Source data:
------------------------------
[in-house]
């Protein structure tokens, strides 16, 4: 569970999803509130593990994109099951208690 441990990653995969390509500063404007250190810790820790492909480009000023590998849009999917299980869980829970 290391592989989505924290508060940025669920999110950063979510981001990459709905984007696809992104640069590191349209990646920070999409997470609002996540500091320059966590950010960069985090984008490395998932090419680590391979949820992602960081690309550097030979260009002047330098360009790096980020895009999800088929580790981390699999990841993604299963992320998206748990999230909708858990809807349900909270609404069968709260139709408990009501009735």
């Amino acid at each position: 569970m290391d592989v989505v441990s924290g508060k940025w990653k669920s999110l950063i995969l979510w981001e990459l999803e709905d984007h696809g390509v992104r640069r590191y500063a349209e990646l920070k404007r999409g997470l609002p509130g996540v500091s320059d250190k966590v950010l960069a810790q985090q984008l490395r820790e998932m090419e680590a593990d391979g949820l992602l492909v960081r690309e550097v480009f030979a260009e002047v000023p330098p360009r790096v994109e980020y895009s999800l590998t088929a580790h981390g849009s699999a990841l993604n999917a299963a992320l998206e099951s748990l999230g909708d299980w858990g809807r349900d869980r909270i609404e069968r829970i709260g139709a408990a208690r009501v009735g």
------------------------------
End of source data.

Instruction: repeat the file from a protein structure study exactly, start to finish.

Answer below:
[in-house]
């Protein structure tokens, strides 16, 4: 569970999803509130593990994109099951208690 441990990653995969390509500063404007250190810790820790492909480009000023590998849009999917299980869980829970 290391592989989505924290508060940025669920999110950063979510981001990459709905984007696809992104640069590191349209990646920070999409997470609002996540500091320059966590950010960069985090984008490395998932090419680590391979949820992602960081690309550097030979260009002047330098360009790096980020895009999800088929580790981390699999990841993604299963992320998206748990999230909708858990809807349900909270609404069968709260139709408990009501009735």
């Amino acid at each position: 569970m290391d592989v989505v441990s924290g508060k940025w990653k669920s999110l950063i995969l979510w981001e990459l999803e709905d984007h696809g390509v992104r640069r590191y500063a349209e990646l920070k404007r999409g997470l609002p509130g996540v500091s320059d250190k966590v950010l960069a810790q985090q984008l490395r820790e998932m090419e680590a593990d391979g949820l992602l492909v960081r690309e550097v480009f030979a260009e002047v000023p330098p360009r790096v994109e980020y895009s999800l590998t088929a580790h981390g849009s699999a990841l993604n999917a299963a992320l998206e099951s748990l999230g909708d299980w858990g809807r349900d869980r909270i609404e069968r829970i709260g139709a408990a208690r009501v009735g």